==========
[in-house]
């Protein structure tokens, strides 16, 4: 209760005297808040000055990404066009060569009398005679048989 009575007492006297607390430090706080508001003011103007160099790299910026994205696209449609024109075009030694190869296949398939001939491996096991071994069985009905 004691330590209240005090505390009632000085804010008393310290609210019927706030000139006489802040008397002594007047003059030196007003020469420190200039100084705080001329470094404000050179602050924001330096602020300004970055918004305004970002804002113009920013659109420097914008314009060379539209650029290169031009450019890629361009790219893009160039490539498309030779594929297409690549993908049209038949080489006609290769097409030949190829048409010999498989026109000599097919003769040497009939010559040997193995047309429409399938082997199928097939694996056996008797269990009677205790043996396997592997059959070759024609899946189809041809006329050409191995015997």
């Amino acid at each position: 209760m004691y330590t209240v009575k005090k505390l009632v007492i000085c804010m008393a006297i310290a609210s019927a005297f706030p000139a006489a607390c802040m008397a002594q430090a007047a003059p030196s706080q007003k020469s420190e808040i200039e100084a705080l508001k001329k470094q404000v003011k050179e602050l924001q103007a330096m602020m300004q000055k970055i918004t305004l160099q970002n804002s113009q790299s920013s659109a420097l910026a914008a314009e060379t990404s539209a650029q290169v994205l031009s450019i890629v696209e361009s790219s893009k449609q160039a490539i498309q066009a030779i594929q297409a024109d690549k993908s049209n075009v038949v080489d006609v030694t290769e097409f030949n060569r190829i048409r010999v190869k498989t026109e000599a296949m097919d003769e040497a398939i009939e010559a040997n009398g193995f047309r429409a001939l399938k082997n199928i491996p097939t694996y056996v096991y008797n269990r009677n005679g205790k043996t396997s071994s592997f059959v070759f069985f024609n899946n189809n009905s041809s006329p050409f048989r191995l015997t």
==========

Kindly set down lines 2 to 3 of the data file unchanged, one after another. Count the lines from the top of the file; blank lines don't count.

């Protein structure tokens, strides 16, 4: 209760005297808040000055990404066009060569009398005679048989 009575007492006297607390430090706080508001003011103007160099790299910026994205696209449609024109075009030694190869296949398939001939491996096991071994069985009905 004691330590209240005090505390009632000085804010008393310290609210019927706030000139006489802040008397002594007047003059030196007003020469420190200039100084705080001329470094404000050179602050924001330096602020300004970055918004305004970002804002113009920013659109420097914008314009060379539209650029290169031009450019890629361009790219893009160039490539498309030779594929297409690549993908049209038949080489006609290769097409030949190829048409010999498989026109000599097919003769040497009939010559040997193995047309429409399938082997199928097939694996056996008797269990009677205790043996396997592997059959070759024609899946189809041809006329050409191995015997």
């Amino acid at each position: 209760m004691y330590t209240v009575k005090k505390l009632v007492i000085c804010m008393a006297i310290a609210s019927a005297f706030p000139a006489a607390c802040m008397a002594q430090a007047a003059p030196s706080q007003k020469s420190e808040i200039e100084a705080l508001k001329k470094q404000v003011k050179e602050l924001q103007a330096m602020m300004q000055k970055i918004t305004l160099q970002n804002s113009q790299s920013s659109a420097l910026a914008a314009e060379t990404s539209a650029q290169v994205l031009s450019i890629v696209e361009s790219s893009k449609q160039a490539i498309q066009a030779i594929q297409a024109d690549k993908s049209n075009v038949v080489d006609v030694t290769e097409f030949n060569r190829i048409r010999v190869k498989t026109e000599a296949m097919d003769e040497a398939i009939e010559a040997n009398g193995f047309r429409a001939l399938k082997n199928i491996p097939t694996y056996v096991y008797n269990r009677n005679g205790k043996t396997s071994s592997f059959v070759f069985f024609n899946n189809n009905s041809s006329p050409f048989r191995l015997t």